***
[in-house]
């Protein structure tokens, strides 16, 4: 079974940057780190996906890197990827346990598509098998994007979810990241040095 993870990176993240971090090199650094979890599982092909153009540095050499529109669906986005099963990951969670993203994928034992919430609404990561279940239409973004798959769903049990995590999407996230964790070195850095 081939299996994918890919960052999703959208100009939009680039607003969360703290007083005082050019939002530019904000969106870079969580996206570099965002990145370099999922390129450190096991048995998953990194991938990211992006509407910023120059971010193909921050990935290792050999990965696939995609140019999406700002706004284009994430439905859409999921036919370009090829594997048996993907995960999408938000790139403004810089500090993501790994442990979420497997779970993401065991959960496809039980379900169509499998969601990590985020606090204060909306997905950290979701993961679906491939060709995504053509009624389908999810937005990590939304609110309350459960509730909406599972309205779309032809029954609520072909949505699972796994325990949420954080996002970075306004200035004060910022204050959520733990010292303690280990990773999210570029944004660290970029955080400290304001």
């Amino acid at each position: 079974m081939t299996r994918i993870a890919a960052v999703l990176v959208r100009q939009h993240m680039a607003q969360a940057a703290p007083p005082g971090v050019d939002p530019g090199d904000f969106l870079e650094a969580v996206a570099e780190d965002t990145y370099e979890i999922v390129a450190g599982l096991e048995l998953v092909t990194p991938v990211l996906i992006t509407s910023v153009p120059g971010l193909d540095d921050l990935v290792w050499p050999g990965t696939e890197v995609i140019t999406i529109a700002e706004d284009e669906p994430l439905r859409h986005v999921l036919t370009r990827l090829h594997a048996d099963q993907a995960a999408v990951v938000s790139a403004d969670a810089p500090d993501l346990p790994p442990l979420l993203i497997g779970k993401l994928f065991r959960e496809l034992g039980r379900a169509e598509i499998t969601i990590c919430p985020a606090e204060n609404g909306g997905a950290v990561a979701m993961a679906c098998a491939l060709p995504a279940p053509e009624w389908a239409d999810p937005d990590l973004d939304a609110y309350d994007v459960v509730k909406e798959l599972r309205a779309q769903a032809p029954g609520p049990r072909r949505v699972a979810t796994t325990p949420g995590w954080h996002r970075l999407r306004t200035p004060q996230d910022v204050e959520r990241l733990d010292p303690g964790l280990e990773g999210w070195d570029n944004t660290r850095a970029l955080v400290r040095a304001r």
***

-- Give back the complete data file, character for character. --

[in-house]
């Protein structure tokens, strides 16, 4: 079974940057780190996906890197990827346990598509098998994007979810990241040095 993870990176993240971090090199650094979890599982092909153009540095050499529109669906986005099963990951969670993203994928034992919430609404990561279940239409973004798959769903049990995590999407996230964790070195850095 081939299996994918890919960052999703959208100009939009680039607003969360703290007083005082050019939002530019904000969106870079969580996206570099965002990145370099999922390129450190096991048995998953990194991938990211992006509407910023120059971010193909921050990935290792050999990965696939995609140019999406700002706004284009994430439905859409999921036919370009090829594997048996993907995960999408938000790139403004810089500090993501790994442990979420497997779970993401065991959960496809039980379900169509499998969601990590985020606090204060909306997905950290979701993961679906491939060709995504053509009624389908999810937005990590939304609110309350459960509730909406599972309205779309032809029954609520072909949505699972796994325990949420954080996002970075306004200035004060910022204050959520733990010292303690280990990773999210570029944004660290970029955080400290304001």
């Amino acid at each position: 079974m081939t299996r994918i993870a890919a960052v999703l990176v959208r100009q939009h993240m680039a607003q969360a940057a703290p007083p005082g971090v050019d939002p530019g090199d904000f969106l870079e650094a969580v996206a570099e780190d965002t990145y370099e979890i999922v390129a450190g599982l096991e048995l998953v092909t990194p991938v990211l996906i992006t509407s910023v153009p120059g971010l193909d540095d921050l990935v290792w050499p050999g990965t696939e890197v995609i140019t999406i529109a700002e706004d284009e669906p994430l439905r859409h986005v999921l036919t370009r990827l090829h594997a048996d099963q993907a995960a999408v990951v938000s790139a403004d969670a810089p500090d993501l346990p790994p442990l979420l993203i497997g779970k993401l994928f065991r959960e496809l034992g039980r379900a169509e598509i499998t969601i990590c919430p985020a606090e204060n609404g909306g997905a950290v990561a979701m993961a679906c098998a491939l060709p995504a279940p053509e009624w389908a239409d999810p937005d990590l973004d939304a609110y309350d994007v459960v509730k909406e798959l599972r309205a779309q769903a032809p029954g609520p049990r072909r949505v699972a979810t796994t325990p949420g995590w954080h996002r970075l999407r306004t200035p004060q996230d910022v204050e959520r990241l733990d010292p303690g964790l280990e990773g999210w070195d570029n944004t660290r850095a970029l955080v400290r040095a304001r």